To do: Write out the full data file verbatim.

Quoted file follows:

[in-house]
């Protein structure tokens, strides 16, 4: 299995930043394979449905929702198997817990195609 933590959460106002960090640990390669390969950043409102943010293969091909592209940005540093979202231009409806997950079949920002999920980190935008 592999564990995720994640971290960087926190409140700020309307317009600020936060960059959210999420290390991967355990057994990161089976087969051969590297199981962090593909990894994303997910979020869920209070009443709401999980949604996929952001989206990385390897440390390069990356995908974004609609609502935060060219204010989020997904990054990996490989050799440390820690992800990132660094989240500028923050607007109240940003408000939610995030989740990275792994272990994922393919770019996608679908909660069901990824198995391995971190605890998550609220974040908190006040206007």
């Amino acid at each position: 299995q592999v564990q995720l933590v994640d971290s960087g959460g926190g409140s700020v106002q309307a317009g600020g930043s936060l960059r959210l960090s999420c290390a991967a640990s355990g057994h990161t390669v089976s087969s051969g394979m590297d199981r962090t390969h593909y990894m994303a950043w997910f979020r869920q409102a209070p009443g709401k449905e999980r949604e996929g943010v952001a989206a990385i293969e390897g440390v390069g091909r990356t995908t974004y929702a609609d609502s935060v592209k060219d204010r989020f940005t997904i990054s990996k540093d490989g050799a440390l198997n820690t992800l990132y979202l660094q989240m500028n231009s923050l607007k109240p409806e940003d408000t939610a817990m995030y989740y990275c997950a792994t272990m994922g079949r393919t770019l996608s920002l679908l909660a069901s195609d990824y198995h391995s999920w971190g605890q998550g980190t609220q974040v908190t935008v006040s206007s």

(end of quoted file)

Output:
[in-house]
């Protein structure tokens, strides 16, 4: 299995930043394979449905929702198997817990195609 933590959460106002960090640990390669390969950043409102943010293969091909592209940005540093979202231009409806997950079949920002999920980190935008 592999564990995720994640971290960087926190409140700020309307317009600020936060960059959210999420290390991967355990057994990161089976087969051969590297199981962090593909990894994303997910979020869920209070009443709401999980949604996929952001989206990385390897440390390069990356995908974004609609609502935060060219204010989020997904990054990996490989050799440390820690992800990132660094989240500028923050607007109240940003408000939610995030989740990275792994272990994922393919770019996608679908909660069901990824198995391995971190605890998550609220974040908190006040206007």
């Amino acid at each position: 299995q592999v564990q995720l933590v994640d971290s960087g959460g926190g409140s700020v106002q309307a317009g600020g930043s936060l960059r959210l960090s999420c290390a991967a640990s355990g057994h990161t390669v089976s087969s051969g394979m590297d199981r962090t390969h593909y990894m994303a950043w997910f979020r869920q409102a209070p009443g709401k449905e999980r949604e996929g943010v952001a989206a990385i293969e390897g440390v390069g091909r990356t995908t974004y929702a609609d609502s935060v592209k060219d204010r989020f940005t997904i990054s990996k540093d490989g050799a440390l198997n820690t992800l990132y979202l660094q989240m500028n231009s923050l607007k109240p409806e940003d408000t939610a817990m995030y989740y990275c997950a792994t272990m994922g079949r393919t770019l996608s920002l679908l909660a069901s195609d990824y198995h391995s999920w971190g605890q998550g980190t609220q974040v908190t935008v006040s206007s």